Ohio Supreme Court Brings Curtain Down on Covid Death Data

JOOTB_FinalThe Ohio Supreme Court recently decided a case that puts valuable public health data regarding Covid related deaths collected by the Ohio Department of Health out of the public's reach.  In a decision that could have far-reaching implications for Ohioans' right to know, the Court held—in a 5 to 2 decision—that the Ohio Department of Health ("ODH") must withhold official cause of death information contained in ODH's Electronic Death Registration System ("EDRS") from the public.  In the interest of full disclosure, I represented the losing party in the appeal. 

The case arose when Columbus Dispatch journalist Randy Ludlow asked the Ohio Department of Health for "a copy of the EDRS database."  He also requested the names and addresses of each decedent, which ODH refused to provide.  The ODH cited R.C. 3701.17, which prohibits the release of "protected health information."  "Protected health information" includes information that reveals or could be used to reveal the identity of an individual and describes his or her past, present, or future physical or mental-health status or condition.

Mr. Ludlow filed a suit in the Ohio Court of Claims, which held that the information was not exempt from disclosure as "protected health information," because a different statute, R.C. 3705.23(A), expressly makes death certificates public information.  The ODH appealed that ruling to Ohio's Tenth Appellate District, which reversed the Court of Claims decision.  Mr. Ludlow appealed to the Ohio Supreme Court, which upheld the Tenth District's decision last week.

The Supreme Court's majority opinion focused intently on the language of R.C. 3101.17, which defines "Protected Health Information" as:  "information, in any form, including oral, written, electronic, visual, pictorial, or physical that describes an individual's past, present, or future physical or mental health status or condition[.]"  According to the majority, cause of death information describes an individual's "past . . . physical . . . health status or condition," and thus falls within the statutory definition of "Protected Health Information."

The majority opinion is curious, though, because death certificates aren't really protected.  The General Assembly has made death certificates public records, including the cause of death information contained on such a certificate.  Under R.C. 3705.23, any member of the public may request a death certificate.  To do so the requestor must complete a statutorily prescribed application and pay a fee.  But this is not the only way to obtain a copy of a death certificate, and the information it contains.  Ohio Revised Code, R.C. 3705.231, requires local registrars to allow any individual to photograph or otherwise copy a death certificate.  This inspection statute does not require a requestor to fill out an application or pay a fee.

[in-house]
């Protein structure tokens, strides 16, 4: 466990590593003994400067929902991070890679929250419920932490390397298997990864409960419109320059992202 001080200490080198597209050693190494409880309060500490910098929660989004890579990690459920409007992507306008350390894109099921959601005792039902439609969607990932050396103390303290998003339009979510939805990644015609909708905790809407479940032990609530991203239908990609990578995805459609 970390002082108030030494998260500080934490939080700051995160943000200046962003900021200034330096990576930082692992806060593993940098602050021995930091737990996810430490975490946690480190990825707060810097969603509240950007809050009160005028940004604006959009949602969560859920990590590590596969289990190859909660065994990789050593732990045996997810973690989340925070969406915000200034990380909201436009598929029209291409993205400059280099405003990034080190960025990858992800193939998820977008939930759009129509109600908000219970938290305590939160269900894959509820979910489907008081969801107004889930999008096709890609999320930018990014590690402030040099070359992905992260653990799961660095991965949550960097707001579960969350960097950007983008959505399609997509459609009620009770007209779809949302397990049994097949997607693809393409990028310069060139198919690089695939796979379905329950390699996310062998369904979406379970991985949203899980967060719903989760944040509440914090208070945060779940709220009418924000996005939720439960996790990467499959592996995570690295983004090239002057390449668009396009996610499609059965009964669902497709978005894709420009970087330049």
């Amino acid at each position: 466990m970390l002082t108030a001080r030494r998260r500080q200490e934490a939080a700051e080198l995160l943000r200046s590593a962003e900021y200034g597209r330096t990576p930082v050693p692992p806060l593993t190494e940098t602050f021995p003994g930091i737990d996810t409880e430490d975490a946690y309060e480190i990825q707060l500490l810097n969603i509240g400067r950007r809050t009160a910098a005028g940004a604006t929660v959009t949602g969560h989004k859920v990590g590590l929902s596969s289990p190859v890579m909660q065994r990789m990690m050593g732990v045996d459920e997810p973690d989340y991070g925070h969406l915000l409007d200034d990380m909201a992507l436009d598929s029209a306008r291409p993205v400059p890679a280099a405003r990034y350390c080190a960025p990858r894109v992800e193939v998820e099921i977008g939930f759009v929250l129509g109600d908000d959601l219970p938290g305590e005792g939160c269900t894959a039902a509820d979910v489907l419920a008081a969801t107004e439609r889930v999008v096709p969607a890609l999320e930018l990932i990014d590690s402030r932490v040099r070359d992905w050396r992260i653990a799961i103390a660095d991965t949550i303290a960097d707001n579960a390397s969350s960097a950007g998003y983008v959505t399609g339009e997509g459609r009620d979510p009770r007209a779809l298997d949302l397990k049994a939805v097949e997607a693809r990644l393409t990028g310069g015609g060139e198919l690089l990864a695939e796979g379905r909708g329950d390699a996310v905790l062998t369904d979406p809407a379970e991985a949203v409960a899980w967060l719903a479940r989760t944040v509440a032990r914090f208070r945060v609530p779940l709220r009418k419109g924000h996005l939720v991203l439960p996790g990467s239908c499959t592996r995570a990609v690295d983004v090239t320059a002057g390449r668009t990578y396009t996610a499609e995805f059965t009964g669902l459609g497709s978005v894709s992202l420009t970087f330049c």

If the General Assembly expressly decided that anyone can copy or photograph any death certificate, including a deceased person's official cause of death, does it make sense that the General Assembly would have also intended that such information constitute "protected health information?"  And if cause of death information is otherwise publicly available, what public policy is served by making a convenient database of such information off limits?  The majority did not answer either question.

In justifying its ruling, the majority relied exclusively on the statute that requires a requestor to submit an application and a fee.  The majority inexplicably ignored the statute that allows anyone to copy any death certificate upon request simply by walking into a local health department and requesting it. 

The majority's failure to even discuss the inspection statute makes the dissenting justices' discussion of its importance that much more compelling.  Based on this statute, the dissent recognized the clear policy preference expressed by the General Assembly, writing that "[the majority] unnecessarily and inaccurately interprets R.C. 3701.17, 3705.23, and 3705.231 beyond their plain meanings.  This is not our role as the judiciary, and changing the meaning of a law causes us to join the ranks of legislative lawmakers, outside of our judicial powers."  Hear, hear. 

And here's hoping the Ohio General Assembly will take note of this decision and make explicitly clear what has always been its intent – to make the official cause of death information maintained by ODH available to the public. 

About The Author

Jack Greiner | Faruki Partner